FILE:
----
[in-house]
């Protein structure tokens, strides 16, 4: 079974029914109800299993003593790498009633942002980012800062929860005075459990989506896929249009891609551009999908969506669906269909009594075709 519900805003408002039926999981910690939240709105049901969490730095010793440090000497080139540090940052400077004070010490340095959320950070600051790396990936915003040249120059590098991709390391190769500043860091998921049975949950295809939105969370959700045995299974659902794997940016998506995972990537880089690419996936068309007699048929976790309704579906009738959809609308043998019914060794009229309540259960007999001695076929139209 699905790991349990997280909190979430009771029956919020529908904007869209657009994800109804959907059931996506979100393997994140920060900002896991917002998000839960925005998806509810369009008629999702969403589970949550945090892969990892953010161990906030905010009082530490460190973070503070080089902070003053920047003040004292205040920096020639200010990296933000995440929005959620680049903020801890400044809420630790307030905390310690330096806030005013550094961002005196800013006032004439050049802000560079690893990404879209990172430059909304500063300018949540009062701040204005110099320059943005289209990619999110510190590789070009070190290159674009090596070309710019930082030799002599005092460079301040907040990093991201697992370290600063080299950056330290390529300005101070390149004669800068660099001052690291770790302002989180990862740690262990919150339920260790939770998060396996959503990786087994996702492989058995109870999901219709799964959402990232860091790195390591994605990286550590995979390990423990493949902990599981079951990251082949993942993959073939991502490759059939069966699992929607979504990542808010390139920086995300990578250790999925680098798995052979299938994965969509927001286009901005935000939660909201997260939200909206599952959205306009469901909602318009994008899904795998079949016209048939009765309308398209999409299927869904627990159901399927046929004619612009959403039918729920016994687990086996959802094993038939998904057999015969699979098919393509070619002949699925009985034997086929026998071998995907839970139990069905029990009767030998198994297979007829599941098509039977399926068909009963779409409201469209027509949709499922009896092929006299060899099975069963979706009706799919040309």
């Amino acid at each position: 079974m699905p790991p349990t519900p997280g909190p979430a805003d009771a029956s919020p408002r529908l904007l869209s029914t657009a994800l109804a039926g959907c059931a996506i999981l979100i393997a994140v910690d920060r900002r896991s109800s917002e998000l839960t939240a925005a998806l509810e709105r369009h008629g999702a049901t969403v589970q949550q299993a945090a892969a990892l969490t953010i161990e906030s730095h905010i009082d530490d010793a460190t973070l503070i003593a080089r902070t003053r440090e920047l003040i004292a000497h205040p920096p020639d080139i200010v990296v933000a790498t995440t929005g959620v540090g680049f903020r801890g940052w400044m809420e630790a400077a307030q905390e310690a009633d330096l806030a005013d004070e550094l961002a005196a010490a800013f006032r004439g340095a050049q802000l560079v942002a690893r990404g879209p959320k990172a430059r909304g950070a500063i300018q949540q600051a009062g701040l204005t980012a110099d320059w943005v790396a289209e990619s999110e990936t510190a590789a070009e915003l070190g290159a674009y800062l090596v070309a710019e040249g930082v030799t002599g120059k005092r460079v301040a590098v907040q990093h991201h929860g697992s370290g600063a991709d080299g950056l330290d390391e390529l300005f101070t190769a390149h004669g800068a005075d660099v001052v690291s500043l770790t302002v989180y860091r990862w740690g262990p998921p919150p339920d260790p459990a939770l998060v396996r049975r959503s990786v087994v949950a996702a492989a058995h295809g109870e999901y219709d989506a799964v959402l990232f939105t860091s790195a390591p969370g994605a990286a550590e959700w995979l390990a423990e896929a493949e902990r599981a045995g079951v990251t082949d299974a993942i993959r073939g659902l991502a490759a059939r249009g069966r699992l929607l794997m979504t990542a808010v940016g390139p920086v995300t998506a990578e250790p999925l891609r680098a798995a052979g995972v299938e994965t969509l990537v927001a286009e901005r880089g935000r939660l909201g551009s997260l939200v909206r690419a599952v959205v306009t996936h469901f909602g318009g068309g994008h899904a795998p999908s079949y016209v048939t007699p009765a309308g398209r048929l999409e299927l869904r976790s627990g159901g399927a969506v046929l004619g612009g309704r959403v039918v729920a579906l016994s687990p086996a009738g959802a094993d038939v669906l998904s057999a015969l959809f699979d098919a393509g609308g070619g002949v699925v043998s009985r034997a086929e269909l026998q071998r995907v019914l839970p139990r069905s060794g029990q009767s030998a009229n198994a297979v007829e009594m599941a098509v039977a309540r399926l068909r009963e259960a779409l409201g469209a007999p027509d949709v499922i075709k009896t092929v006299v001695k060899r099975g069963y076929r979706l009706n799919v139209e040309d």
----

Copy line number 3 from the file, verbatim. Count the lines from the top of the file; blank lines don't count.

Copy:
């Amino acid at each position: 079974m699905p790991p349990t519900p997280g909190p979430a805003d009771a029956s919020p408002r529908l904007l869209s029914t657009a994800l109804a039926g959907c059931a996506i999981l979100i393997a994140v910690d920060r900002r896991s109800s917002e998000l839960t939240a925005a998806l509810e709105r369009h008629g999702a049901t969403v589970q949550q299993a945090a892969a990892l969490t953010i161990e906030s730095h905010i009082d530490d010793a460190t973070l503070i003593a080089r902070t003053r440090e920047l003040i004292a000497h205040p920096p020639d080139i200010v990296v933000a790498t995440t929005g959620v540090g680049f903020r801890g940052w400044m809420e630790a400077a307030q905390e310690a009633d330096l806030a005013d004070e550094l961002a005196a010490a800013f006032r004439g340095a050049q802000l560079v942002a690893r990404g879209p959320k990172a430059r909304g950070a500063i300018q949540q600051a009062g701040l204005t980012a110099d320059w943005v790396a289209e990619s999110e990936t510190a590789a070009e915003l070190g290159a674009y800062l090596v070309a710019e040249g930082v030799t002599g120059k005092r460079v301040a590098v907040q990093h991201h929860g697992s370290g600063a991709d080299g950056l330290d390391e390529l300005f101070t190769a390149h004669g800068a005075d660099v001052v690291s500043l770790t302002v989180y860091r990862w740690g262990p998921p919150p339920d260790p459990a939770l998060v396996r049975r959503s990786v087994v949950a996702a492989a058995h295809g109870e999901y219709d989506a799964v959402l990232f939105t860091s790195a390591p969370g994605a990286a550590e959700w995979l390990a423990e896929a493949e902990r599981a045995g079951v990251t082949d299974a993942i993959r073939g659902l991502a490759a059939r249009g069966r699992l929607l794997m979504t990542a808010v940016g390139p920086v995300t998506a990578e250790p999925l891609r680098a798995a052979g995972v299938e994965t969509l990537v927001a286009e901005r880089g935000r939660l909201g551009s997260l939200v909206r690419a599952v959205v306009t996936h469901f909602g318009g068309g994008h899904a795998p999908s079949y016209v048939t007699p009765a309308g398209r048929l999409e299927l869904r976790s627990g159901g399927a969506v046929l004619g612009g309704r959403v039918v729920a579906l016994s687990p086996a009738g959802a094993d038939v669906l998904s057999a015969l959809f699979d098919a393509g609308g070619g002949v699925v043998s009985r034997a086929e269909l026998q071998r995907v019914l839970p139990r069905s060794g029990q009767s030998a009229n198994a297979v007829e009594m599941a098509v039977a309540r399926l068909r009963e259960a779409l409201g469209a007999p027509d949709v499922i075709k009896t092929v006299v001695k060899r099975g069963y076929r979706l009706n799919v139209e040309d």